House of Representatives

The representatives' chamber was in the north wing of the second floor above the courtroom. At the time of construction, there was an old English tradition of placing the Lower House and court on one side of the building and the offices and the senate chamber on the other.

House of RepresentativesThe representatives' chamber is a fine example of eighteenth century architecture. The room is the same width as the courtroom below but the height of thirty feet encompasses both the second and third floor.

Most of the woodwork has been preserved in its original form. Paint analysis indicates that the walls were white and the woodwork blue. "Ionic pilasters are between each window, whose entablature and balustrade reach to the bottom of the attic [third floor] windows". There are twenty pilasters that are flat and fluted. They increase in width from the top to the bottom. The pilasters rest on bases that have a raised molding, square with the corners removed.

The entablature, the area above the columns, is made up of architrave, frieze and cornice. The architrave, the area immediately above the column, in the representative's chamber is plain. The frieze, the middle section, has a molded design of alternating lengths. The cornice, the uppermost part of the entablature, has a group of small, block shaped ornamentation, called dentils. There are two scroll-shaped brackets above each pilaster.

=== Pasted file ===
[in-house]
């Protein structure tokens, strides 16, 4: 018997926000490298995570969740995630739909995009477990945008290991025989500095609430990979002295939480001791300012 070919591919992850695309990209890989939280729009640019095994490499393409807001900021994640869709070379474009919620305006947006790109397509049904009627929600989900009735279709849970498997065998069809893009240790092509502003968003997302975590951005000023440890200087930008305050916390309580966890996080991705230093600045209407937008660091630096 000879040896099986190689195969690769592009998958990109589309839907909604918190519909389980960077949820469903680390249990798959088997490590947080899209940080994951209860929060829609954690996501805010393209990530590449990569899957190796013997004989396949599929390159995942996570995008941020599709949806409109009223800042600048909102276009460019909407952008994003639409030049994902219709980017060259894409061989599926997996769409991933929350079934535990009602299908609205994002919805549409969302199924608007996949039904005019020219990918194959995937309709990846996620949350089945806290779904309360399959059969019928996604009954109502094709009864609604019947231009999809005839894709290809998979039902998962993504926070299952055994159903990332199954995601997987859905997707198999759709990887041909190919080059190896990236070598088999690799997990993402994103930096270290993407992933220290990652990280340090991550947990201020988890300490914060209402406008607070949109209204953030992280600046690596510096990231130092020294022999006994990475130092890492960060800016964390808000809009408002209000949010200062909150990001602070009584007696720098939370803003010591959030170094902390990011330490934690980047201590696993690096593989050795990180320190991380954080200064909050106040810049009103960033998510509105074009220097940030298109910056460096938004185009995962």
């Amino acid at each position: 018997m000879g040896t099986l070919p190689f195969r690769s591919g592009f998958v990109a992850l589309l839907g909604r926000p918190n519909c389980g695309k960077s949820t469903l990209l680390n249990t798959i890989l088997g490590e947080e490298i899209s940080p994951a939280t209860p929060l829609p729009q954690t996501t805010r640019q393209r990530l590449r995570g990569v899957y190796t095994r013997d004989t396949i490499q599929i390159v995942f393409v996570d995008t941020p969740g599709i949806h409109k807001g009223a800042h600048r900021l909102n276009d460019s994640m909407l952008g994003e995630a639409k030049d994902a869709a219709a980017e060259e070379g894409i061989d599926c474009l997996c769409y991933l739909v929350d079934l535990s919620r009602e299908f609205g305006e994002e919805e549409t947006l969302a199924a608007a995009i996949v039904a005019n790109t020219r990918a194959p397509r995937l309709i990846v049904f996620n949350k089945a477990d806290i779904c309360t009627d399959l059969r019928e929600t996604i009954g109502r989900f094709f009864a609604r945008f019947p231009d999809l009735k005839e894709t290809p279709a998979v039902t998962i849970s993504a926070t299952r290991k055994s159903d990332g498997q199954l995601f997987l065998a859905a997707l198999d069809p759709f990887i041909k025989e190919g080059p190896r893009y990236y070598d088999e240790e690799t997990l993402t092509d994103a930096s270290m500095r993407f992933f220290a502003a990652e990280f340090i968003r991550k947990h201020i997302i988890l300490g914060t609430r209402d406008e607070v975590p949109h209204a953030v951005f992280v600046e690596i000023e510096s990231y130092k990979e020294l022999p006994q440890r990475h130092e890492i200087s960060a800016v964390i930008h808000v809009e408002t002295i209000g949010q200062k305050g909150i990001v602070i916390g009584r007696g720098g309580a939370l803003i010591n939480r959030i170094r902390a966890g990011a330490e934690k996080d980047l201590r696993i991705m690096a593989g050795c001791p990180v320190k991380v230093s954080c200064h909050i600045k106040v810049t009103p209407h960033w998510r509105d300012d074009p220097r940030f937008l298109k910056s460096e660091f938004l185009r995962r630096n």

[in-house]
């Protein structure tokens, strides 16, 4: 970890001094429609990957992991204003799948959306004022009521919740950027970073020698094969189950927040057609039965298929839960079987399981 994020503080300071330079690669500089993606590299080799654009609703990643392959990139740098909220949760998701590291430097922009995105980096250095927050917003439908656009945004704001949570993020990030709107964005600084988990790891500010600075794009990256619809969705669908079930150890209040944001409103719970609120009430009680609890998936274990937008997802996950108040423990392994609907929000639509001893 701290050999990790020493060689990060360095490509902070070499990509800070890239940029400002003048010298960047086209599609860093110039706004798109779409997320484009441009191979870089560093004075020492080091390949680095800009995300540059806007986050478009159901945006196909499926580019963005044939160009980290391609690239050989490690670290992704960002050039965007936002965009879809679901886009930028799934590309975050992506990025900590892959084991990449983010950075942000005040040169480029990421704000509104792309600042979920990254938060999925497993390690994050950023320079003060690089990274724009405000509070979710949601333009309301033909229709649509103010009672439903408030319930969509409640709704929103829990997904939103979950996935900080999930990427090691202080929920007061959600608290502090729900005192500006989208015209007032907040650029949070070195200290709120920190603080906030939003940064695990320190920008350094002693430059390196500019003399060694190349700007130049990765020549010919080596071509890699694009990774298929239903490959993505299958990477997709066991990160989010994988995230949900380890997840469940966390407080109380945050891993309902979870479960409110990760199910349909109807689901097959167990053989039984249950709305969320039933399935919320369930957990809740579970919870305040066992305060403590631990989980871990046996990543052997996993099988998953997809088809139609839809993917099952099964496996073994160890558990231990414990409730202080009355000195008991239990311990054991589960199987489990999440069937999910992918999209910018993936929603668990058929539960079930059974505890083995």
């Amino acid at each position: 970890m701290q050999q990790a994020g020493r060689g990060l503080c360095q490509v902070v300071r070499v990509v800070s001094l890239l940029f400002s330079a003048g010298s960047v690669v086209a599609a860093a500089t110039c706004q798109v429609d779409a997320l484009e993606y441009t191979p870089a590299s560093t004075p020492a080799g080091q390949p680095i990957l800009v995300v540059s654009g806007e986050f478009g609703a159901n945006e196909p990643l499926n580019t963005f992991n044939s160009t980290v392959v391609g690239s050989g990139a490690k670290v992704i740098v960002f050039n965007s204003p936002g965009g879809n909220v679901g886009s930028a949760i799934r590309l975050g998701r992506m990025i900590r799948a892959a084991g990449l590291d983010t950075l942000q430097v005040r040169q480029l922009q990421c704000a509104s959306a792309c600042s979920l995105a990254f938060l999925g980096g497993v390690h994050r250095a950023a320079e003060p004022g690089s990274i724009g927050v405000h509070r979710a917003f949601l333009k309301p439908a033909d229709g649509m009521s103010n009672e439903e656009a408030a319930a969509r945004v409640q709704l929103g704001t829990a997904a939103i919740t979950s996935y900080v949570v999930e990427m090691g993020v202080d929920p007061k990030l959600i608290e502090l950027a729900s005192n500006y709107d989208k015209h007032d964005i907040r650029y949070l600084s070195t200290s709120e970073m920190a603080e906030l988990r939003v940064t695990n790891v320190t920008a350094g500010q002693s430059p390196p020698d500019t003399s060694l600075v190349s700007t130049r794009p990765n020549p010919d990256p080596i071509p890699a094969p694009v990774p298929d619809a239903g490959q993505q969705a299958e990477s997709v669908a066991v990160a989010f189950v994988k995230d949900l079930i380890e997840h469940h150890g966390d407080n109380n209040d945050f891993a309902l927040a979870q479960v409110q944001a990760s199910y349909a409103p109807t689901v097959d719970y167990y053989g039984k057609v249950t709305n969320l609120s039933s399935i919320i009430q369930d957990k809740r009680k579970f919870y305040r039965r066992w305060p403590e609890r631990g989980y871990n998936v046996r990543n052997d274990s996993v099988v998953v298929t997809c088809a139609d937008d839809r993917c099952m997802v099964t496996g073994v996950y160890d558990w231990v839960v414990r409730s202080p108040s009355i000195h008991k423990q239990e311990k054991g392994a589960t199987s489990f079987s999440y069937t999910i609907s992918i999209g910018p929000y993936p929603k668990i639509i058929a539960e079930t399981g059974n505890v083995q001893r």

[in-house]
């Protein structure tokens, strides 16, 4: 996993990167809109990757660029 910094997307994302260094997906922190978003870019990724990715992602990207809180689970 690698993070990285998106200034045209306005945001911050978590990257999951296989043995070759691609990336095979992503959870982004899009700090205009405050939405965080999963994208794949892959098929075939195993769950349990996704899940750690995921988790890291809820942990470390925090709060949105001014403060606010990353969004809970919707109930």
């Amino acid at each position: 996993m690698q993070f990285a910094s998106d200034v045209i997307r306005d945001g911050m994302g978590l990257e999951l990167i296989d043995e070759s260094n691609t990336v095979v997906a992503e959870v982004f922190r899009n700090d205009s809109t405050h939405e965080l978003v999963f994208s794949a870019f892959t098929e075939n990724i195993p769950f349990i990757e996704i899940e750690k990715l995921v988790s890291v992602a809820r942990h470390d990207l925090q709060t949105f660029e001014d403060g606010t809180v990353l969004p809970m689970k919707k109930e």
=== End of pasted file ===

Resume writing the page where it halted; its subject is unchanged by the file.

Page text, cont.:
Above the cornice is a short railing of molded trim with the same raised molding design as the pilaster bases. This railing becomes the railing of the gallery on the south side of the chamber. There is a high wainscoting around the walls.

There are thirteen windows, four on the east, five on the north, and four on the west. The interior shutters are recessed in the window casings. Above the second floor windows are the third floor windows that are half the size.

In 1878, the state government moved to its new capitol by Bushnell Park. The Old State House then became Hartford's City Hall and the city government changed the interior of the building. The representative's chamber was given a Victorian appearance for its use as City Council Chamber. Heavy velvet drapes were installed above the mayor's platform. The ceiling and walls were stenciled and a carpet covered the floor.

Senate Chamber

The Senate Chamber is the south wing of the second floor. The interior of the chamber has been restored to its original appearance. It was called one of the ten most beautiful rooms in the country by a colleague of Newton C. Brainard, the author of "Connecticut's Old State House of 1796". The room emits a feeling of power, as well as beauty.

Senate ChamberThe room is forty-five feet by forty-three feet and, like the representatives chamber, has a ceiling thirty feet high reaching through the third story. There are four windows on the east side of the room, four on the west and five on the south. Above these are windows on the third floor that are half the size. Separating the upper and lower windows is a balustrade with dentils that was opposite the exterior string course. Interior folding window shutters are recessed in the window casings. There is a raised molding design on the side of the shutter that opens out to the street.

The walls were originally plaster of Paris. The top two-thirds of the walls were painted a brilliant yellow, called spruce yellow. The lower third was painted a cream color. Separating the two sections of wall is a cream colored wainscoting.